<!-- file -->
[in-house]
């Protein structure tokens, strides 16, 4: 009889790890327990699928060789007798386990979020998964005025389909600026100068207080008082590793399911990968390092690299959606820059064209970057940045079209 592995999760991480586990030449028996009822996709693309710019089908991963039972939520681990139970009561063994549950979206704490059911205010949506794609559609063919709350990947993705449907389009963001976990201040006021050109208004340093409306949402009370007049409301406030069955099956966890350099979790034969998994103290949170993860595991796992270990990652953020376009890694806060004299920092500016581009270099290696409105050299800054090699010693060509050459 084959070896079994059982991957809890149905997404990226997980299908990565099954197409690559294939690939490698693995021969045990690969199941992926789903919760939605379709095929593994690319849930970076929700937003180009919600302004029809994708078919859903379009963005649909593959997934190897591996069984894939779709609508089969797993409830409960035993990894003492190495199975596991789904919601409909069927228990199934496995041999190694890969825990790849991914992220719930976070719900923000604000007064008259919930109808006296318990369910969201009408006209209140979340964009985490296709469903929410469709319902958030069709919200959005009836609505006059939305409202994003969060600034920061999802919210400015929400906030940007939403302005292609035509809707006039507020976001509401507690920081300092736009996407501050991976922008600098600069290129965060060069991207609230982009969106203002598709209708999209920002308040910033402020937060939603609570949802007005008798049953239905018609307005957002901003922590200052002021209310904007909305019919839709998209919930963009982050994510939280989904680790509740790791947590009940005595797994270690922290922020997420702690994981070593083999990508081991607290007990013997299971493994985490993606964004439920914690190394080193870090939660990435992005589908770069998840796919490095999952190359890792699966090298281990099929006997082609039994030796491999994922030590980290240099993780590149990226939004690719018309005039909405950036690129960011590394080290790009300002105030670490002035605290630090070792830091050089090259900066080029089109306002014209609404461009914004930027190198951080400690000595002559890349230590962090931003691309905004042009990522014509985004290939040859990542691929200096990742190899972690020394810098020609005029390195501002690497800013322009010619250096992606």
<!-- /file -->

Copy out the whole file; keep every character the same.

[in-house]
């Protein structure tokens, strides 16, 4: 009889790890327990699928060789007798386990979020998964005025389909600026100068207080008082590793399911990968390092690299959606820059064209970057940045079209 592995999760991480586990030449028996009822996709693309710019089908991963039972939520681990139970009561063994549950979206704490059911205010949506794609559609063919709350990947993705449907389009963001976990201040006021050109208004340093409306949402009370007049409301406030069955099956966890350099979790034969998994103290949170993860595991796992270990990652953020376009890694806060004299920092500016581009270099290696409105050299800054090699010693060509050459 084959070896079994059982991957809890149905997404990226997980299908990565099954197409690559294939690939490698693995021969045990690969199941992926789903919760939605379709095929593994690319849930970076929700937003180009919600302004029809994708078919859903379009963005649909593959997934190897591996069984894939779709609508089969797993409830409960035993990894003492190495199975596991789904919601409909069927228990199934496995041999190694890969825990790849991914992220719930976070719900923000604000007064008259919930109808006296318990369910969201009408006209209140979340964009985490296709469903929410469709319902958030069709919200959005009836609505006059939305409202994003969060600034920061999802919210400015929400906030940007939403302005292609035509809707006039507020976001509401507690920081300092736009996407501050991976922008600098600069290129965060060069991207609230982009969106203002598709209708999209920002308040910033402020937060939603609570949802007005008798049953239905018609307005957002901003922590200052002021209310904007909305019919839709998209919930963009982050994510939280989904680790509740790791947590009940005595797994270690922290922020997420702690994981070593083999990508081991607290007990013997299971493994985490993606964004439920914690190394080193870090939660990435992005589908770069998840796919490095999952190359890792699966090298281990099929006997082609039994030796491999994922030590980290240099993780590149990226939004690719018309005039909405950036690129960011590394080290790009300002105030670490002035605290630090070792830091050089090259900066080029089109306002014209609404461009914004930027190198951080400690000595002559890349230590962090931003691309905004042009990522014509985004290939040859990542691929200096990742190899972690020394810098020609005029390195501002690497800013322009010619250096992606």